• Thanks Frederick, but I was trying to remind you that truth and knowledge are two very important terms, and there is in fact a distinction between them. You claim that there are only opinions, and Gorgias claims that no one can access truth, but if that is the case, than what is the point of having individuals who are experts of knowledge in their respective fields?
  •  Using that logic, Socrates, would you claim that a witch doctor is an expert in the field of witchcraft? Experts use the information they have learned throughout their quest for knowledge in order to establish their own truths, but they also take that information, which I have already declared takes the form of opinion, as counselor to their soul. So, in my defense, I maintain my point of view that truth cannot be accessed. However, let's continue this discussion at lunch.
  • Exactly, if truth is simply an illusion, than why do we go to health experts when we have problems with our health? Why do we trust judges when there is a law-related issue? Take us for godsakes! We are experts in our own field as philosophers, so we do have access to the truth. You need knowledge to be an expert, and to be sufficient at your field of work, that knowledge must also be the inherent truth.
  • After the others summarize their debate...
  • Excellent point! I have been waiting for my time to chime in and I think I have valid points to be made in a conversation regarding misinformation. With all respect to my friends over here, they were around long before the rise of technology. With the internet, misinformation, which can also be labeled as fake news, has the ability to be spread and read all over the world. People can read things on their screen that are completely false, and perceive it as truth!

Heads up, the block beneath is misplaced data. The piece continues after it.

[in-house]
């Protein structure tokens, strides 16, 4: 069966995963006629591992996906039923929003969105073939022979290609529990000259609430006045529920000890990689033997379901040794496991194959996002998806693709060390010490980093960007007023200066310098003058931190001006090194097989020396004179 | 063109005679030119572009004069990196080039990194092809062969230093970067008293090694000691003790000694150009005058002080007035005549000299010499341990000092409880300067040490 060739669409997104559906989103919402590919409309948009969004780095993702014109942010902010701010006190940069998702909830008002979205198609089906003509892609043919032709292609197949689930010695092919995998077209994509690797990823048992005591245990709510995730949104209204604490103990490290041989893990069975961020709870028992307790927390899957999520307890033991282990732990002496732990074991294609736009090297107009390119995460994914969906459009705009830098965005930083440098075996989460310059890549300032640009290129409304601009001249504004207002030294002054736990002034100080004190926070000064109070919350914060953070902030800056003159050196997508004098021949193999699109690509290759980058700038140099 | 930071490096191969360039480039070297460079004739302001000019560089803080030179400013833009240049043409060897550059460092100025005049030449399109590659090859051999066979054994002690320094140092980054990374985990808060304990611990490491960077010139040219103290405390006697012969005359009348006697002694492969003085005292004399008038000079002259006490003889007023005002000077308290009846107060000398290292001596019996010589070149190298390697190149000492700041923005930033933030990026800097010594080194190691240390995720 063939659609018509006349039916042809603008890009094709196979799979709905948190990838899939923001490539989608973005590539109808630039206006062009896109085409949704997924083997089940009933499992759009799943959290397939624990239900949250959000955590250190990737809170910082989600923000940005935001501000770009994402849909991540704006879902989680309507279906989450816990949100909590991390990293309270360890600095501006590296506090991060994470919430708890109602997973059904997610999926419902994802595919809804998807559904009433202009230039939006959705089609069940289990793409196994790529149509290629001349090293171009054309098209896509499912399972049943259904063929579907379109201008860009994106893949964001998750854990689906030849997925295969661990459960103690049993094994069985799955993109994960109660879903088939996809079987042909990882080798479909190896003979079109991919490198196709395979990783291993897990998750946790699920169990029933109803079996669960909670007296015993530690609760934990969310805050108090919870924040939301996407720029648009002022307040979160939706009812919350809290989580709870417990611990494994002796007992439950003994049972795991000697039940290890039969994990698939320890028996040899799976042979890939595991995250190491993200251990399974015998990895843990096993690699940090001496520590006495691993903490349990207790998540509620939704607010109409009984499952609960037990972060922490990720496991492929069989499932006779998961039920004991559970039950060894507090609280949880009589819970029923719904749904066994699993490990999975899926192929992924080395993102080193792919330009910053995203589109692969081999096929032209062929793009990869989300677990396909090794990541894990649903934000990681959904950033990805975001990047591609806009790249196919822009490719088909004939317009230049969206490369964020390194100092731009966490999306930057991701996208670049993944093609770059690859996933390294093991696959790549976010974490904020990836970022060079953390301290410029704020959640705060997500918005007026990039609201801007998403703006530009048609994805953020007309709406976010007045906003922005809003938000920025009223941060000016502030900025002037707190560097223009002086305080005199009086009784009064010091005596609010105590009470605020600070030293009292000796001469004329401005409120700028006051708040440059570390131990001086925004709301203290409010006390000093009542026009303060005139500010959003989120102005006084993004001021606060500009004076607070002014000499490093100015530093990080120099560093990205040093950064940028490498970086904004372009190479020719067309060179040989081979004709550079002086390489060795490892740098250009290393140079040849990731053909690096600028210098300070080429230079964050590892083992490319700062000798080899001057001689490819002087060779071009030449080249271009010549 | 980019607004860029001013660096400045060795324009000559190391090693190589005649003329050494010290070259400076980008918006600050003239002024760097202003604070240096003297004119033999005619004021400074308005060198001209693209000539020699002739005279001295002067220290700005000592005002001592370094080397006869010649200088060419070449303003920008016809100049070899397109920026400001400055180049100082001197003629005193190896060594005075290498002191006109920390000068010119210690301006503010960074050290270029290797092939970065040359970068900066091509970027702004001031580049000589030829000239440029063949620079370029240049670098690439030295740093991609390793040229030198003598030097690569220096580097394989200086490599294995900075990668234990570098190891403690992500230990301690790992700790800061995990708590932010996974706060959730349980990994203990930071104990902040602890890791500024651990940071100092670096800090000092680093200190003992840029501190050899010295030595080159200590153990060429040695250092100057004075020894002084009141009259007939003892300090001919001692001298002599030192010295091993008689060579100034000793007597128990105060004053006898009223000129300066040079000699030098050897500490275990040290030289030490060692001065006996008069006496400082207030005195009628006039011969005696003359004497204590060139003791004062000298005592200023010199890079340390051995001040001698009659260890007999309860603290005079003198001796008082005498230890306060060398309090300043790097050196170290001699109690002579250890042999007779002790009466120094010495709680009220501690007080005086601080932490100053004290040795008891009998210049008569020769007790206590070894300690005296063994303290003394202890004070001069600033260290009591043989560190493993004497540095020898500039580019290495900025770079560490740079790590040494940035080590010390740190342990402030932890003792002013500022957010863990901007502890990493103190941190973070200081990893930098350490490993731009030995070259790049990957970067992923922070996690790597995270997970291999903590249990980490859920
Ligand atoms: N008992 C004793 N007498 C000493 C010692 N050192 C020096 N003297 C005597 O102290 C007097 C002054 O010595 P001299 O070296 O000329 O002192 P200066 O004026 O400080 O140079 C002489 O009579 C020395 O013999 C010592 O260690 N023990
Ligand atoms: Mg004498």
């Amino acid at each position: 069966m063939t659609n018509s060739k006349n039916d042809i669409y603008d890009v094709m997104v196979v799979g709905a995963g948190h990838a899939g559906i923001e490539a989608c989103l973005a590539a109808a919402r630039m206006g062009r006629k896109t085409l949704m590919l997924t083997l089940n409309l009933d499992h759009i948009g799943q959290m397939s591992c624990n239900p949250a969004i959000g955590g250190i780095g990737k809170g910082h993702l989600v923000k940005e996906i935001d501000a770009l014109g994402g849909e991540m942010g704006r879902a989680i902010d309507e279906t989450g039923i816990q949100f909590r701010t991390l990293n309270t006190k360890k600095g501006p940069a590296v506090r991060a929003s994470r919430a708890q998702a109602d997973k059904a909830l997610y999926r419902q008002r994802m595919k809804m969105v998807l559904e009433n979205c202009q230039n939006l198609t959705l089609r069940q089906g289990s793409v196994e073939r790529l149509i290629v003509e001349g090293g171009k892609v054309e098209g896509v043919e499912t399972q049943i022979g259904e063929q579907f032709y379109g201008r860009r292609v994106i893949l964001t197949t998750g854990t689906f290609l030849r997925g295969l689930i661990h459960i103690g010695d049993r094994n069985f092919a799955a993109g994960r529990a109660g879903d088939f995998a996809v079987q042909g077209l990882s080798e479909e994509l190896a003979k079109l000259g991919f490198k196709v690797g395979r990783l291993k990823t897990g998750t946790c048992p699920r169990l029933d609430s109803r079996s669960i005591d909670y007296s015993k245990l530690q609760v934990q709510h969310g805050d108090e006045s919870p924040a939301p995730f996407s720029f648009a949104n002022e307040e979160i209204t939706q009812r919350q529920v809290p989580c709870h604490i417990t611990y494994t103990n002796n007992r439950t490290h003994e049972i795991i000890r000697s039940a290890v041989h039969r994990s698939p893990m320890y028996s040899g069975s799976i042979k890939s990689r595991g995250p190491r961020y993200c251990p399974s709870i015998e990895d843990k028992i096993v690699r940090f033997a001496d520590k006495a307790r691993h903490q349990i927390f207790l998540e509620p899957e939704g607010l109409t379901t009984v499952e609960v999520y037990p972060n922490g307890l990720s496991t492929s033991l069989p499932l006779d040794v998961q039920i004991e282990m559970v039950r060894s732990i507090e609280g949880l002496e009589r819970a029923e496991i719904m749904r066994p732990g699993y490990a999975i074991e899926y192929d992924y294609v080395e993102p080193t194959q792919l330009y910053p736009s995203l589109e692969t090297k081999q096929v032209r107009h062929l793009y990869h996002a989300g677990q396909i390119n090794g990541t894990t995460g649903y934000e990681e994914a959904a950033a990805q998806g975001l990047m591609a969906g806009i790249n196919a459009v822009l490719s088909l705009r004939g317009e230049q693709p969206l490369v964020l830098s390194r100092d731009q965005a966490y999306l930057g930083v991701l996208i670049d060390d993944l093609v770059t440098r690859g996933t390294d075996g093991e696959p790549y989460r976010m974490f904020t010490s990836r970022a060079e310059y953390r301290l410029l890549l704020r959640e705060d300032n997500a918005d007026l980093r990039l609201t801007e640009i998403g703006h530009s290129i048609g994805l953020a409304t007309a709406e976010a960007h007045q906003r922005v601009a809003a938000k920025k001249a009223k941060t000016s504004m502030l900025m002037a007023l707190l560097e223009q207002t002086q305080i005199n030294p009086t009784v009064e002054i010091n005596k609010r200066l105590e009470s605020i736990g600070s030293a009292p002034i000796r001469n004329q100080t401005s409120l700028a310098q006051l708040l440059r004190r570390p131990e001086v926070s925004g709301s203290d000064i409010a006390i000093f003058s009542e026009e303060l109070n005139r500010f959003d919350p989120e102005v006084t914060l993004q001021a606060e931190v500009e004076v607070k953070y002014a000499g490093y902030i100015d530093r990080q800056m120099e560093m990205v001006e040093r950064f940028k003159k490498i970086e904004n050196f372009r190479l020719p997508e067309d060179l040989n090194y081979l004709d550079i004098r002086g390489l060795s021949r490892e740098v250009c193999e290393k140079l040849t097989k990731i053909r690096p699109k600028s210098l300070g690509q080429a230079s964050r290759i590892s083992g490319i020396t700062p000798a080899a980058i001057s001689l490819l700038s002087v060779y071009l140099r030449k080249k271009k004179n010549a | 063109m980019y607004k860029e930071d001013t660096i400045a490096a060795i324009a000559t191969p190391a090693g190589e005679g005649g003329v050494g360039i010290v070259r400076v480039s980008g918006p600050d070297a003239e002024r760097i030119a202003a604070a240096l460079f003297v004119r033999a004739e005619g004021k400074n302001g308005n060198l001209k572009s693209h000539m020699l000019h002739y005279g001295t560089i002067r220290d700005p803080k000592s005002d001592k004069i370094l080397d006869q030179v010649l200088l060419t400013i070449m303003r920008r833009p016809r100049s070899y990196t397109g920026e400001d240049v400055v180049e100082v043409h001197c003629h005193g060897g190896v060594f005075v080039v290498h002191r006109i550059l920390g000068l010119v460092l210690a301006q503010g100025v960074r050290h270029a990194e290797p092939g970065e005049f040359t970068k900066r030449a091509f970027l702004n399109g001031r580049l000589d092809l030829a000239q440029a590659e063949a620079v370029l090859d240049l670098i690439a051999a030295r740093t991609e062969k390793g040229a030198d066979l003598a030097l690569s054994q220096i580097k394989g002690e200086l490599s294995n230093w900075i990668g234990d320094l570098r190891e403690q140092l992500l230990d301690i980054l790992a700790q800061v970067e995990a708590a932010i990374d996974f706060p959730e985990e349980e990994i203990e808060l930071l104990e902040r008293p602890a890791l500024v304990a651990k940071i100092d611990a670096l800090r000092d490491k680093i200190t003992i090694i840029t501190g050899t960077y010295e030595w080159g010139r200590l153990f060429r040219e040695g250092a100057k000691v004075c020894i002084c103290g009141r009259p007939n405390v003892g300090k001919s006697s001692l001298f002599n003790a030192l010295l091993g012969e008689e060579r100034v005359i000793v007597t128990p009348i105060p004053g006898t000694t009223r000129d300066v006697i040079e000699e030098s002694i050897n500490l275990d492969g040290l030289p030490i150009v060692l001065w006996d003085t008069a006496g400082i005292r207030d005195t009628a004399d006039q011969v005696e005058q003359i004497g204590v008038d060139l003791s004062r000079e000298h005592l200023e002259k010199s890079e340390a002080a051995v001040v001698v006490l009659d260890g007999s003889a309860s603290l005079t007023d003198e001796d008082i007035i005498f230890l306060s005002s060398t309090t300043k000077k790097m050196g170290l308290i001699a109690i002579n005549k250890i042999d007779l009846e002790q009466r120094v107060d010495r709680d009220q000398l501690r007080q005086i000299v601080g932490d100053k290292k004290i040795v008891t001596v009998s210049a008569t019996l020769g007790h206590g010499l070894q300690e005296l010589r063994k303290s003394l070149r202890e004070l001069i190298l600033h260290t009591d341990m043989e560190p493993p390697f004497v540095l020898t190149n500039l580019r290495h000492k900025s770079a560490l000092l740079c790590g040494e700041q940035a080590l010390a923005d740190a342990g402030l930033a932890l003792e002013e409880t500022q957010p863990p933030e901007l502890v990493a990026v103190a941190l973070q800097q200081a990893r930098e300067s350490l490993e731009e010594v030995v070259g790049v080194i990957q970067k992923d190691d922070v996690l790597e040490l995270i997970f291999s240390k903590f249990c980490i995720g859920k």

• Fellas, please settle down! Is it possible that the modern age of technology has made this debate irrelevant? Nietzsche, with everything we know now, in my opinion, it would be impossible for some facts to be overturned, which in turn means that those facts are the truth, and not opinion. However, I do maintain the fact that false arguments are still very prevalent, but I also attribute the inaccuracies in those arguments to the rise of misinformation.
  • I am not naive, young Plato, so I understand the negative components of rhetoric. However, I am impressed by its immense power to persuade public opinion, or doxa, and to be able to exhibit mastery over other individuals using only words. Is taking advantage of someone’s lack of knowledge in order to persuade them of your own truth really such a bad thing?